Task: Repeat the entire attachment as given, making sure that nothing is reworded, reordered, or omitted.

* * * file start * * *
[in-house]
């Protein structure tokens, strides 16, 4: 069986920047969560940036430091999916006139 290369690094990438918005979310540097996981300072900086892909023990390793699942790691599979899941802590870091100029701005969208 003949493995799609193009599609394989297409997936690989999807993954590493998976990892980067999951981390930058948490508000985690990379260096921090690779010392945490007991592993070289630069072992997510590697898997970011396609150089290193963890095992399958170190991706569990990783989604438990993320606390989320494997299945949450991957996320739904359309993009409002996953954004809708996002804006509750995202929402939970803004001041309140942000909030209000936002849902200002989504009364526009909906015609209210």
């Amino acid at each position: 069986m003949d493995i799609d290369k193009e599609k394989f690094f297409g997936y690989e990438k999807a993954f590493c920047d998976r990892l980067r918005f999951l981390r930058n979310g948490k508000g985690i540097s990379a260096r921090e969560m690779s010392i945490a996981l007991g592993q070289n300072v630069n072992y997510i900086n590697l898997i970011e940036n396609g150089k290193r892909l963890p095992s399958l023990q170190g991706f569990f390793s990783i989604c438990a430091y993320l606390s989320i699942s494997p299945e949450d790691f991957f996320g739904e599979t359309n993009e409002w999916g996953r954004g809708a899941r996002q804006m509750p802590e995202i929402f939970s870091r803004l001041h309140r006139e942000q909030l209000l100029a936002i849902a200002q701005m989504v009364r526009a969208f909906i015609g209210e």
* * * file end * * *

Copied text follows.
[in-house]
């Protein structure tokens, strides 16, 4: 069986920047969560940036430091999916006139 290369690094990438918005979310540097996981300072900086892909023990390793699942790691599979899941802590870091100029701005969208 003949493995799609193009599609394989297409997936690989999807993954590493998976990892980067999951981390930058948490508000985690990379260096921090690779010392945490007991592993070289630069072992997510590697898997970011396609150089290193963890095992399958170190991706569990990783989604438990993320606390989320494997299945949450991957996320739904359309993009409002996953954004809708996002804006509750995202929402939970803004001041309140942000909030209000936002849902200002989504009364526009909906015609209210």
């Amino acid at each position: 069986m003949d493995i799609d290369k193009e599609k394989f690094f297409g997936y690989e990438k999807a993954f590493c920047d998976r990892l980067r918005f999951l981390r930058n979310g948490k508000g985690i540097s990379a260096r921090e969560m690779s010392i945490a996981l007991g592993q070289n300072v630069n072992y997510i900086n590697l898997i970011e940036n396609g150089k290193r892909l963890p095992s399958l023990q170190g991706f569990f390793s990783i989604c438990a430091y993320l606390s989320i699942s494997p299945e949450d790691f991957f996320g739904e599979t359309n993009e409002w999916g996953r954004g809708a899941r996002q804006m509750p802590e995202i929402f939970s870091r803004l001041h309140r006139e942000q909030l209000l100029a936002i849902a200002q701005m989504v009364r526009a969208f909906i015609g209210e």